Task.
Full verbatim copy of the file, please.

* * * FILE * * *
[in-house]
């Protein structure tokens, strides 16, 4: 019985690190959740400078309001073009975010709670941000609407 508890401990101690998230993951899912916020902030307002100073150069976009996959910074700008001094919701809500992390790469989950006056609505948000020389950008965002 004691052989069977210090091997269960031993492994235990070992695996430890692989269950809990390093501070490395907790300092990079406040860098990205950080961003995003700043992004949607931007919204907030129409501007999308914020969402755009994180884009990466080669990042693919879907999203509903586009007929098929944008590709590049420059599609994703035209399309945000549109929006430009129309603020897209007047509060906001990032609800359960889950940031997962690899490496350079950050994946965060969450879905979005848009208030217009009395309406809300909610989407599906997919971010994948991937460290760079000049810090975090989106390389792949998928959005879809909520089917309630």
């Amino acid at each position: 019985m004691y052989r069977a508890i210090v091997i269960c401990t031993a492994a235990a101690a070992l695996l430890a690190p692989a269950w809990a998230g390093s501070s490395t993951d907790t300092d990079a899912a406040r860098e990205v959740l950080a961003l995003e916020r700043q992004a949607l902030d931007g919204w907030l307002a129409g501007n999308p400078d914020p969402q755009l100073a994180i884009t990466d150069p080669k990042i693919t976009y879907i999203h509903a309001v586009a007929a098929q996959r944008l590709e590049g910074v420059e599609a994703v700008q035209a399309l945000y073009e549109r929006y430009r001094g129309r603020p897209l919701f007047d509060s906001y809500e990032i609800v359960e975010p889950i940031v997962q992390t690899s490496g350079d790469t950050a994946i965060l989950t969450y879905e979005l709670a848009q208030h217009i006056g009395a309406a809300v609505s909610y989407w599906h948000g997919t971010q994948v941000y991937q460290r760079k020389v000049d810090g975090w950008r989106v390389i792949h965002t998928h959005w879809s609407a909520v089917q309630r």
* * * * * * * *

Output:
[in-house]
């Protein structure tokens, strides 16, 4: 019985690190959740400078309001073009975010709670941000609407 508890401990101690998230993951899912916020902030307002100073150069976009996959910074700008001094919701809500992390790469989950006056609505948000020389950008965002 004691052989069977210090091997269960031993492994235990070992695996430890692989269950809990390093501070490395907790300092990079406040860098990205950080961003995003700043992004949607931007919204907030129409501007999308914020969402755009994180884009990466080669990042693919879907999203509903586009007929098929944008590709590049420059599609994703035209399309945000549109929006430009129309603020897209007047509060906001990032609800359960889950940031997962690899490496350079950050994946965060969450879905979005848009208030217009009395309406809300909610989407599906997919971010994948991937460290760079000049810090975090989106390389792949998928959005879809909520089917309630």
């Amino acid at each position: 019985m004691y052989r069977a508890i210090v091997i269960c401990t031993a492994a235990a101690a070992l695996l430890a690190p692989a269950w809990a998230g390093s501070s490395t993951d907790t300092d990079a899912a406040r860098e990205v959740l950080a961003l995003e916020r700043q992004a949607l902030d931007g919204w907030l307002a129409g501007n999308p400078d914020p969402q755009l100073a994180i884009t990466d150069p080669k990042i693919t976009y879907i999203h509903a309001v586009a007929a098929q996959r944008l590709e590049g910074v420059e599609a994703v700008q035209a399309l945000y073009e549109r929006y430009r001094g129309r603020p897209l919701f007047d509060s906001y809500e990032i609800v359960e975010p889950i940031v997962q992390t690899s490496g350079d790469t950050a994946i965060l989950t969450y879905e979005l709670a848009q208030h217009i006056g009395a309406a809300v609505s909610y989407w599906h948000g997919t971010q994948v941000y991937q460290r760079k020389v000049d810090g975090w950008r989106v390389i792949h965002t998928h959005w879809s609407a909520v089917q309630r």